Trinity Forks Chapter

Bringing the Prairie into the City

The year was 1995. Trinity Forks (TF) members were working around the clock to restore a piece of prairie in Denton, precisely a 1.5 acres of fire scorched land north-east of the North Lakes Park. The restoration activity got the front page of the Denton Record Chronicle (DRC) on November 5, 1995. Ken Struthers, chairman of the Native Prairie Restoration Project, and Dorothy Thetford, TF outreach coordinator, have been the driving force behind this project. The area burned in a September 9 fire believed to have been set by an arsonist. “It kind of dawned on me that this was an opportunity to take advantage of the burn” Ken Struthers told the DRC reporter. The goal of the project was to prepare and reseed the burned area to become a showcase for prairie restoration, thus creating an environment for education, and helping the community understand the multiple benefits of native prairie. “Watching it grow will be one of the most exciting aspects for society members. You don’t often have a prairie inside a city, and we’re lucky to have it in a city park” said Dorothy Thetford. The area was divided into 11 plots, each adopted by a TF member and planted with natives, and a 7-ft wide walking path was built to allow visitors to meander in and around the prairie.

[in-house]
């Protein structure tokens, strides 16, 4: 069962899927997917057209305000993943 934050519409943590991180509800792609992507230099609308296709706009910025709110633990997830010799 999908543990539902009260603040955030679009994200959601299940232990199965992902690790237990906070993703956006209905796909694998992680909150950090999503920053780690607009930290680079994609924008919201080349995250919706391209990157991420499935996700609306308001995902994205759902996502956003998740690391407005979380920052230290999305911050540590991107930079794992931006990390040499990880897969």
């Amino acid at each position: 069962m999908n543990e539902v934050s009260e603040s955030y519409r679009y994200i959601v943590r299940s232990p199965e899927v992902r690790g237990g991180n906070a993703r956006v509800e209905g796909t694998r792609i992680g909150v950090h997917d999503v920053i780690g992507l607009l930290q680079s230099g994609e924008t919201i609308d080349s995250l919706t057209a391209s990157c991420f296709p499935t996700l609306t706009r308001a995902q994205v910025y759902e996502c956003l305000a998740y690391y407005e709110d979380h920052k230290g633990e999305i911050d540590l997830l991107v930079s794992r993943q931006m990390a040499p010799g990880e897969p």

Above: Sunflowers and the walking and jogging path at the North Lakes Wildflower Prairie (photographer unknown)

Left: Dorothy Thetford, Mike Mizell and Elizabeth McMatjh spreading compost on a trail (DRC/Barron Ludlum photo)


Camelia Maier, 2018-present Trinity Forks Historian, based on material collected by previous Trinity Forks Historians